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What are Emotions?
Neuropsychologists view emotion, the cognitive interpretation of subjective feelings, as an inferred behavioural state called affect, a conscious, subjective feeling about a stimulus, independent of where or what it is. Affective behaviour is internal and subjective. Most psychological theories rank emotions along two dimensions labelled by such dichotomies as pleasant/unpleasant, arousing/not arousing, or rewards/punishers. Regardless of the words we use, these positive and negative aspects distinguish emotion from other neuropsychological processes.
Components of Emotions:-
Psychophysiology- Physiological components include central and autonomic nervous system activity and the resulting changes in neurohormonal and visceral (somatic) activity. Emotion changes heart rate, blood pressure, distribution of blood flow, perspiration, and the digestive system, among others, as well as the release of hormones that may affect the brain or the ANS
Distinctive motor behaviour. Facial expression, tone of voice, and posture all express emotional states. These motor behaviours are especially important to observing emotion because they convey overt action that can differ from observed verbal behaviour. Our perception of a person who says that he is fine but is sobbing uncontrollably is different from our perception of the same person when he is smiling.
Self-reported cognition. Cognitive processes are inferred from self reports. Cognition operates in the realm of both subjective emotional feelings (feeling love or hate, feeling loved or hated) and other cognitive processes (plans, memories, or ideas).
Unconscious behaviour. This component incorporates von Helmholtz’s unconscious inference—cognitive processes of which we are not aware that influence behaviour. We may make decisions on the basis of “intuition” or a hunch or other apparently unfounded bases.
What are the different types of emotions?
There are many different types of emotions that have an influence on how we live and interact with others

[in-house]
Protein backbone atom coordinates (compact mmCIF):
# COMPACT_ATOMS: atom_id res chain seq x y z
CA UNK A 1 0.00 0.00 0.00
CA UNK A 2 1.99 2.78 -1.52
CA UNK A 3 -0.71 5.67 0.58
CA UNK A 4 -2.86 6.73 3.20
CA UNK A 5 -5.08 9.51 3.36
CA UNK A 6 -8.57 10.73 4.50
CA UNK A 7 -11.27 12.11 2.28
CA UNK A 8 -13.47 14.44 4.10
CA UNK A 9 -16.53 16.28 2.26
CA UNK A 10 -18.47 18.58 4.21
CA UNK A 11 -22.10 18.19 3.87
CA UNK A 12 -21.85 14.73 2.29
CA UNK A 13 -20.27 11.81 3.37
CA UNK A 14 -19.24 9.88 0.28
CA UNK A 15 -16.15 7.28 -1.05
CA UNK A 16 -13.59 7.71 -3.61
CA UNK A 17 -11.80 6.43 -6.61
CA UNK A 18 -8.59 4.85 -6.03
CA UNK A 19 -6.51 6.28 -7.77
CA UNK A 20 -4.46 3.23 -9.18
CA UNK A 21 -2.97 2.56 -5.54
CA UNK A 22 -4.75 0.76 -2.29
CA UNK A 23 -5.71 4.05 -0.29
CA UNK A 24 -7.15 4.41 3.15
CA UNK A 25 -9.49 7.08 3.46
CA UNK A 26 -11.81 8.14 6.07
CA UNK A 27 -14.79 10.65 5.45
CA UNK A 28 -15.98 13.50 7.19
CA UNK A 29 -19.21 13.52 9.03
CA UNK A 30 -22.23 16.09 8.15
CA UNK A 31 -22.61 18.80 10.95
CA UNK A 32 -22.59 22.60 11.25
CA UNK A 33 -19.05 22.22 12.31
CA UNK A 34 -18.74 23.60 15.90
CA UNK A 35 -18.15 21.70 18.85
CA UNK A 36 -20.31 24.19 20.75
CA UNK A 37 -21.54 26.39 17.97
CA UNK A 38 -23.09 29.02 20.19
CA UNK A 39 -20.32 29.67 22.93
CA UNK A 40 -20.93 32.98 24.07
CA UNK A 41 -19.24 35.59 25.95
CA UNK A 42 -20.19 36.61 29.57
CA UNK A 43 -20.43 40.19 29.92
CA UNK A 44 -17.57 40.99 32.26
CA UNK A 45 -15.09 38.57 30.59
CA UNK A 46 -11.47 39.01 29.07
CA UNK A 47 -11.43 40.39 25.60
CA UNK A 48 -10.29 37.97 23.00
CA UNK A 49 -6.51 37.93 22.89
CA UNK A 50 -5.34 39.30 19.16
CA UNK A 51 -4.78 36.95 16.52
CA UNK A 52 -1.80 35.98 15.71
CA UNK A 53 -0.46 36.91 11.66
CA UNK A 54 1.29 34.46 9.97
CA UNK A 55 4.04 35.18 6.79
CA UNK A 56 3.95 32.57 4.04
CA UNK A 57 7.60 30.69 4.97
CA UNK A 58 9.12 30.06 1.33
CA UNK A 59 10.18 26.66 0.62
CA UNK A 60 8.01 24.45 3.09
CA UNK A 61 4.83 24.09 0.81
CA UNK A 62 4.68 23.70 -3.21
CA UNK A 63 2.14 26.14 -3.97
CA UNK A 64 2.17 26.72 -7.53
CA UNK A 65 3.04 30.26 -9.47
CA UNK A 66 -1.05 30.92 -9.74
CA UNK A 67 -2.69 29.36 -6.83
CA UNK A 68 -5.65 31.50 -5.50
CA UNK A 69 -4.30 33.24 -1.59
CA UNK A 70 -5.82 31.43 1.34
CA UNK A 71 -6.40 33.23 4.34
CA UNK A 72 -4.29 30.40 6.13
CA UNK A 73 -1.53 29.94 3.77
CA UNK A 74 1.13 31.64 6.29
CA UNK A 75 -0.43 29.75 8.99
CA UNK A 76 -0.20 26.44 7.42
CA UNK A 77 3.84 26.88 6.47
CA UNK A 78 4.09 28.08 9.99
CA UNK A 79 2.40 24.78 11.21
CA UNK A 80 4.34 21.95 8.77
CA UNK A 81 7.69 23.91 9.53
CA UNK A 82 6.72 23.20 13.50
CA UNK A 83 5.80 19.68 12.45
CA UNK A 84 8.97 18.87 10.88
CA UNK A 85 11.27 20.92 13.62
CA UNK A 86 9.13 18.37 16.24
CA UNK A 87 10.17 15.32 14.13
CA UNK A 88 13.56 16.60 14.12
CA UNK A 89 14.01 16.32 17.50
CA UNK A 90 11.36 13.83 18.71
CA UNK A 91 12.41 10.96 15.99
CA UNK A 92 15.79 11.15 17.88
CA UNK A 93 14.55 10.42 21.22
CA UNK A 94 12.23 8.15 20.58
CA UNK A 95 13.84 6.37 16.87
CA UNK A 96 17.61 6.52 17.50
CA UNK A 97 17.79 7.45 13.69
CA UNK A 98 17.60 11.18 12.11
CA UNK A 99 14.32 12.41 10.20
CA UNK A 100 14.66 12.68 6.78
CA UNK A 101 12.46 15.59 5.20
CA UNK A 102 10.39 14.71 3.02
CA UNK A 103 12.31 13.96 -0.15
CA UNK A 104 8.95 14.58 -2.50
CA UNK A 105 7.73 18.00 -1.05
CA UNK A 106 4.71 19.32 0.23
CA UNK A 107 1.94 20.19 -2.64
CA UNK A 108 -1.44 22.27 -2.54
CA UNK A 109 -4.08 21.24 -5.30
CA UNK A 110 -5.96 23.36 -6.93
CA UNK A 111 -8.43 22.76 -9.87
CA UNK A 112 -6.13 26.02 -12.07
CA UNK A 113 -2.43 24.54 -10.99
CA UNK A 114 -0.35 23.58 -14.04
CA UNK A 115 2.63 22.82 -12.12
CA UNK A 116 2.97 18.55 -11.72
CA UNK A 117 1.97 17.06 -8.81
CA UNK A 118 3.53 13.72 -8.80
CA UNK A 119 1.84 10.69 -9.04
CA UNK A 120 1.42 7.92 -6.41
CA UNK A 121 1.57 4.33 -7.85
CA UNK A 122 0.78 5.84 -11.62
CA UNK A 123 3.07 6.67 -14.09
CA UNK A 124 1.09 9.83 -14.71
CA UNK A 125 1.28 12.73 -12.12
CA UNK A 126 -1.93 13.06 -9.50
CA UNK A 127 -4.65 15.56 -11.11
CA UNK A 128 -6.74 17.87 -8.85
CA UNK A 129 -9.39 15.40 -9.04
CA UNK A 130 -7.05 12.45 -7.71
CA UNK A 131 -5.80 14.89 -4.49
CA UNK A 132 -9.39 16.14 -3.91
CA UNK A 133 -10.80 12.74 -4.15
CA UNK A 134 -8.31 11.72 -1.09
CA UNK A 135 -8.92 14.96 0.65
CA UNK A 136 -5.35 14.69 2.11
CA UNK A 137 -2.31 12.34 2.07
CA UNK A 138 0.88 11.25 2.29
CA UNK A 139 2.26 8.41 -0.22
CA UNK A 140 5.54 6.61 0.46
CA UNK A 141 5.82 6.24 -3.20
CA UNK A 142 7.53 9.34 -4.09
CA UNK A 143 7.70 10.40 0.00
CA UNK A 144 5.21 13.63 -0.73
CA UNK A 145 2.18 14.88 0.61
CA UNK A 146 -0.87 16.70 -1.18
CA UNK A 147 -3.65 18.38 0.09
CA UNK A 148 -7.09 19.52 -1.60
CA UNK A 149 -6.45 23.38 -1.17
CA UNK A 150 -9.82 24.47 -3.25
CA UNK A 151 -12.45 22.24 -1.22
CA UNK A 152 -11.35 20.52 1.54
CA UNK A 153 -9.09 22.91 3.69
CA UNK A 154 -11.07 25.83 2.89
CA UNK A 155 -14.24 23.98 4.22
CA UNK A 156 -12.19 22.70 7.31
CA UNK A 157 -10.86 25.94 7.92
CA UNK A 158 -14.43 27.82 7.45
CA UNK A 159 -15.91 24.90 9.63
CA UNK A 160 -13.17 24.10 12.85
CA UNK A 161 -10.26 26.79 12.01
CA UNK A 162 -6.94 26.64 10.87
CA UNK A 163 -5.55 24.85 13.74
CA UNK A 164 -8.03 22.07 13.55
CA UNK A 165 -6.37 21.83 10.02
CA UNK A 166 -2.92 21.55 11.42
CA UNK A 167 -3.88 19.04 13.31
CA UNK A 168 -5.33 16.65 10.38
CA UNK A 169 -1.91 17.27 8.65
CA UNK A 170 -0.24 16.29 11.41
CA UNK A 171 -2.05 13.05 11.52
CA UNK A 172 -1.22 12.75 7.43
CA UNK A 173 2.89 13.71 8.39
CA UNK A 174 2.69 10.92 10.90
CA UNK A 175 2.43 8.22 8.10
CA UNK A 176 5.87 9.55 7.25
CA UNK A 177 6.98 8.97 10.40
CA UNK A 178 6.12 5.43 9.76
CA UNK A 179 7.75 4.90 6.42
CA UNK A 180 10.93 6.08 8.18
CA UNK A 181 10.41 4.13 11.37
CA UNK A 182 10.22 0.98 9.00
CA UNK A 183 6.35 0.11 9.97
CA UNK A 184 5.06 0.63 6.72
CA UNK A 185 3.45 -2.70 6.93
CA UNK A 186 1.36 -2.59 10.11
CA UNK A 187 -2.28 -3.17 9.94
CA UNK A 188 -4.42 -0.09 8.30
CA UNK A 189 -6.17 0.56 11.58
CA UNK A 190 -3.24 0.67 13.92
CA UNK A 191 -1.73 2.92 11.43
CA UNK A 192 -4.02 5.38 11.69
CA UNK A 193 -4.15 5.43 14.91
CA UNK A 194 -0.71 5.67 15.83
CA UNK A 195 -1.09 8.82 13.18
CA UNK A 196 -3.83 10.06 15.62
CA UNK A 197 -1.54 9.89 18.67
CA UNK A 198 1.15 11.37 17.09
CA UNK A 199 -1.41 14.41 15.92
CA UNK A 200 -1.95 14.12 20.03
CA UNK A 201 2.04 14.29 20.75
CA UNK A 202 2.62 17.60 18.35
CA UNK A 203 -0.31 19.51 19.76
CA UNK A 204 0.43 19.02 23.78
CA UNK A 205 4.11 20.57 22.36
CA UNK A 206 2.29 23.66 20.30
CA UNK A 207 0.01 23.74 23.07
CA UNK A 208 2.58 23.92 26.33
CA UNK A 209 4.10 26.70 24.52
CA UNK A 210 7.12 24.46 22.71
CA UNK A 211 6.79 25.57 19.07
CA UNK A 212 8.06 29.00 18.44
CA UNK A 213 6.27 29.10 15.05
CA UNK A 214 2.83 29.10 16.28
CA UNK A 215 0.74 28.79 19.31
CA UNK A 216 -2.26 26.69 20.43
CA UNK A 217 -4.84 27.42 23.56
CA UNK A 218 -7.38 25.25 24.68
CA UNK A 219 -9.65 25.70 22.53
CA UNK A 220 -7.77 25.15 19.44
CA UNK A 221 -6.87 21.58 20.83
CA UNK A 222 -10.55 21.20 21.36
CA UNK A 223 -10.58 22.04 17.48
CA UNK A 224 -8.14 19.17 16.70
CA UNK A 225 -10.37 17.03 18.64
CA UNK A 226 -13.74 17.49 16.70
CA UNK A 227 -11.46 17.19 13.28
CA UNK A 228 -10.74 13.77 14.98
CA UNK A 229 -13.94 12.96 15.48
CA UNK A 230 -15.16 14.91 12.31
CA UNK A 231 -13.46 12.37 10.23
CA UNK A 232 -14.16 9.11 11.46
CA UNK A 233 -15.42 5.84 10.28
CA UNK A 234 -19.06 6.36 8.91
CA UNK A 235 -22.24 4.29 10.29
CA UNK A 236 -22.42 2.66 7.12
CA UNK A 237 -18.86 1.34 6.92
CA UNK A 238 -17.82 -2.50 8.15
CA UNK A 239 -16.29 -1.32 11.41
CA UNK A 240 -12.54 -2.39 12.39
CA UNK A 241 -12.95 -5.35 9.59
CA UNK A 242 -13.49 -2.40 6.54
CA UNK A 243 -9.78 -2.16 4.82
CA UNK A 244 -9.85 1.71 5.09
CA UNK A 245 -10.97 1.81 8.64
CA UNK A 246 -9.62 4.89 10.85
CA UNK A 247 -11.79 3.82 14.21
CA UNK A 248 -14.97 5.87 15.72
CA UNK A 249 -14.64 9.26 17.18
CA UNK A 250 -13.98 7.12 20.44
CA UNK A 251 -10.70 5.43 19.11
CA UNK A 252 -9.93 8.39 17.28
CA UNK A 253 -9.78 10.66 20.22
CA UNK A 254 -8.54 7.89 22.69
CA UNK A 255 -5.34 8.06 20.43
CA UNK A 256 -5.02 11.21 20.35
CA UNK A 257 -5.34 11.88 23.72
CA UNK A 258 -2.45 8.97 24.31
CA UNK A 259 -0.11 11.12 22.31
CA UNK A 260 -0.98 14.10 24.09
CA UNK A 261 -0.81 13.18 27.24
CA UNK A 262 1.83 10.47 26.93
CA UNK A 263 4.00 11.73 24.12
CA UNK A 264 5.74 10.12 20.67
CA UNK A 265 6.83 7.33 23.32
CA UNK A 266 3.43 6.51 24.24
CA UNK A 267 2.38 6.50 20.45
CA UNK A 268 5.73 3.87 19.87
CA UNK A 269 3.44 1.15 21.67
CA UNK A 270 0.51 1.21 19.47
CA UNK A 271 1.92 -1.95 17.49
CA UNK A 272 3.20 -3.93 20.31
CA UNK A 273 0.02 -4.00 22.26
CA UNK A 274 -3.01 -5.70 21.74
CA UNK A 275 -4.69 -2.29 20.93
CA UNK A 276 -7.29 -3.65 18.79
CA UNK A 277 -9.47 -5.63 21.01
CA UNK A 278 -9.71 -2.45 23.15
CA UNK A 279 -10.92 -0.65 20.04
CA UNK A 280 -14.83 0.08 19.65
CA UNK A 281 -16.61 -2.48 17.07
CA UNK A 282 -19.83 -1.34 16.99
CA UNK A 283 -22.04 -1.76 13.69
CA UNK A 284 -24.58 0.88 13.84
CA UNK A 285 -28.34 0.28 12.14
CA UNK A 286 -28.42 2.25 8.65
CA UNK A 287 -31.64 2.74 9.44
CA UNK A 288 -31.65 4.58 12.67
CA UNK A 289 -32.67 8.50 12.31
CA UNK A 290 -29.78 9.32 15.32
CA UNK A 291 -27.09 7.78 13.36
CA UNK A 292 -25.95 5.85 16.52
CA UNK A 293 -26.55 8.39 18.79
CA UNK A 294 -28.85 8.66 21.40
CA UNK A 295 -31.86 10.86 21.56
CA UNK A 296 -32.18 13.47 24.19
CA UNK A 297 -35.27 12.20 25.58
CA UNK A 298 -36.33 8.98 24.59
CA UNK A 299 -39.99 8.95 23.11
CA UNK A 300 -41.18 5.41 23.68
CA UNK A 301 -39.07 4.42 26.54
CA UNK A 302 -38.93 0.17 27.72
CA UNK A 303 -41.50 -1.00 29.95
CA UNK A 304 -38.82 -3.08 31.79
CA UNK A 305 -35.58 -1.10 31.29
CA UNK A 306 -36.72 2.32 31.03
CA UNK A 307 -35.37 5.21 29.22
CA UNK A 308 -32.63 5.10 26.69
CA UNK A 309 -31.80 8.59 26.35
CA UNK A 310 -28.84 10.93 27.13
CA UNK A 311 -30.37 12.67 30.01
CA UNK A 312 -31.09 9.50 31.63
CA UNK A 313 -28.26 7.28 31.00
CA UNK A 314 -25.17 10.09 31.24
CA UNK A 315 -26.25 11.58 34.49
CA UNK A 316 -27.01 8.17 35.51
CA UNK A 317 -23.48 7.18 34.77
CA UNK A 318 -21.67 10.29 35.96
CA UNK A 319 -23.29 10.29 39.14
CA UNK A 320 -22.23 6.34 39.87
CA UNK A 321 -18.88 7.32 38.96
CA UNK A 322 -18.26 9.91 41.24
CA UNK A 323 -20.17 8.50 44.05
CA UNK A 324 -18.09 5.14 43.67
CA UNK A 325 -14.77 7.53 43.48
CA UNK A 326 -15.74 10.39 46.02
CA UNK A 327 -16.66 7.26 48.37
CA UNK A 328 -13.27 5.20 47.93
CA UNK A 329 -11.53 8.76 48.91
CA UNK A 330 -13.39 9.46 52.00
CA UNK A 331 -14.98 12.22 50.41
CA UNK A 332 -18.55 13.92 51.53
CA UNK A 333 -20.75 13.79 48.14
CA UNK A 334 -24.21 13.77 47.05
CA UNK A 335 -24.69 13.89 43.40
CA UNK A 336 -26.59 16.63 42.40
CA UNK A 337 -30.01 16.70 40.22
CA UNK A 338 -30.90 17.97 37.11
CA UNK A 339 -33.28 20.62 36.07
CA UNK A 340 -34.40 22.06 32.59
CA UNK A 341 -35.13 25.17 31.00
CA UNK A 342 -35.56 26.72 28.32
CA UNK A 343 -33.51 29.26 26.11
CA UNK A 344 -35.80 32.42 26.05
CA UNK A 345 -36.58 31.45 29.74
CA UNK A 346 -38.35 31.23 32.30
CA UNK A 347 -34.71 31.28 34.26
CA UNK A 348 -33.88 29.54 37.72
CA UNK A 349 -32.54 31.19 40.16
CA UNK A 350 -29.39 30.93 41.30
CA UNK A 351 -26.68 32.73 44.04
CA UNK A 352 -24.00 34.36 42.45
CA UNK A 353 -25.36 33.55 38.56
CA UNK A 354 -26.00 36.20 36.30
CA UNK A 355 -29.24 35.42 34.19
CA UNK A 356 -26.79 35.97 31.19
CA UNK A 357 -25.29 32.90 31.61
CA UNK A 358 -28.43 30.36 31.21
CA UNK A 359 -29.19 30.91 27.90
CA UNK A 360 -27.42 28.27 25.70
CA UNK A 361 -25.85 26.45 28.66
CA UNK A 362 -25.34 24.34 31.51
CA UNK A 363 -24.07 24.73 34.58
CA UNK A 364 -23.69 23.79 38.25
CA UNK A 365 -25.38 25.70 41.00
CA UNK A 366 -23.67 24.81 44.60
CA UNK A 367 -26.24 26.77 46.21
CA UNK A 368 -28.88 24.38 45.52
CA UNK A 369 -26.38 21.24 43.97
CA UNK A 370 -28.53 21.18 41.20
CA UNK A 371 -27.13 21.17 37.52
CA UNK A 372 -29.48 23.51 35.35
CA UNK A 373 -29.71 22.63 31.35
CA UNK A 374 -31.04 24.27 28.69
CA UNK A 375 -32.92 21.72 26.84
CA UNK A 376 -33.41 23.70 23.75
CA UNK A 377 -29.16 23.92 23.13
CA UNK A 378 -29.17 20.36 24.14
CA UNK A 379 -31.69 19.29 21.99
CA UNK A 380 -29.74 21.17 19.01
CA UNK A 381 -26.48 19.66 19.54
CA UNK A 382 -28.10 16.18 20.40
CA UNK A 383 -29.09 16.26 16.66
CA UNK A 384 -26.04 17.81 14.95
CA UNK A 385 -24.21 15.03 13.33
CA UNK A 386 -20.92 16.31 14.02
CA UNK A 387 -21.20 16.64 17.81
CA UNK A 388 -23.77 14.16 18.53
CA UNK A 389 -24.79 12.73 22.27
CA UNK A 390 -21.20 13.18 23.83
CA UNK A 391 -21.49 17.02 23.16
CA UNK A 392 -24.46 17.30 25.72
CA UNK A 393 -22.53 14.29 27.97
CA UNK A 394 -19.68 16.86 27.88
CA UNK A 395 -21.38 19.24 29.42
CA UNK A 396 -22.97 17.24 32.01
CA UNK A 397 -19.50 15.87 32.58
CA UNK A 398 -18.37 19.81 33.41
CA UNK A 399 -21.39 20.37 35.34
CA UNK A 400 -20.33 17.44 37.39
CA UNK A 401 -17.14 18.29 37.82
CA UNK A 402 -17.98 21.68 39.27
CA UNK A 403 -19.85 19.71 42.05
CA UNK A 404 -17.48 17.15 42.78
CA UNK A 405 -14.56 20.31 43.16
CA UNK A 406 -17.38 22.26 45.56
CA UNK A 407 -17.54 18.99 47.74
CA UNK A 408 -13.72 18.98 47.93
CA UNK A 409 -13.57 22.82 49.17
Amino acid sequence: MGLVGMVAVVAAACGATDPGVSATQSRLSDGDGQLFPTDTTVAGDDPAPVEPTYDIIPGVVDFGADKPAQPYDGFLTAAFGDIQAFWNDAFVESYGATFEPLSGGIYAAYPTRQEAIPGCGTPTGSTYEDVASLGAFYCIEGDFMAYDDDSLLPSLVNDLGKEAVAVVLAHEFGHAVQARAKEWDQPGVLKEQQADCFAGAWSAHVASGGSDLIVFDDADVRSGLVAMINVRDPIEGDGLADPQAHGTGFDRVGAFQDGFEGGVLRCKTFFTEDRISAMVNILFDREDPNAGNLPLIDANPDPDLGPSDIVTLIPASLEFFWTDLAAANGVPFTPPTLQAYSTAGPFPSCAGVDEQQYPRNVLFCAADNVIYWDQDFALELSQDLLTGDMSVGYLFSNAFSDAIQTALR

The choices we make, the actions we take, and the perceptions we have are all influenced by the emotions we are experiencing at any given moment.
Types of emotions:-
How to help your child to identify their emotions:
Sometimes feelings can be hard to identify. Tune into your child’s feelings by looking at their body language, listening to what they’re saying and observing their behaviour. Figuring out what they feel and why means you can help them identify, express and manage those feelings better.
Behind every behaviour is a feeling - Try to understand the meaning and feeling behind your child’s behaviour. You can help your child find other ways to express that feeling once you know what is driving the behaviour.
Name the feeling - Help your child name their feelings by giving them a label. Naming feelings is the first step in helping kids learn to identify them. It allows your child to develop an emotional vocabulary so they can talk about their feelings.
Be a role model - Kids learn about feelings and how to express them appropriately by watching others. Show your child how you’re feeling about different situations and how you deal with those feelings.
Listen to your child’s feelings - Stay present and resist the urge to make your child’s bad feelings go away. Support your child to identify and express their feelings so they are heard. When feelings are minimized or dismissed, they will often be expressed in unhealthy ways.
What is Emotional Intelligence?
Emotional intelligence (EI) is most often defined as the ability to perceive, use, understand, manage, and handle emotions. People with high emotional intelligence can recognize their own emotions and those of others, use emotional information to guide thinking and behaviour, discern between different feelings and label them appropriately, and adjust emotions to adapt to environments.
What are the effects of emotions on our memory: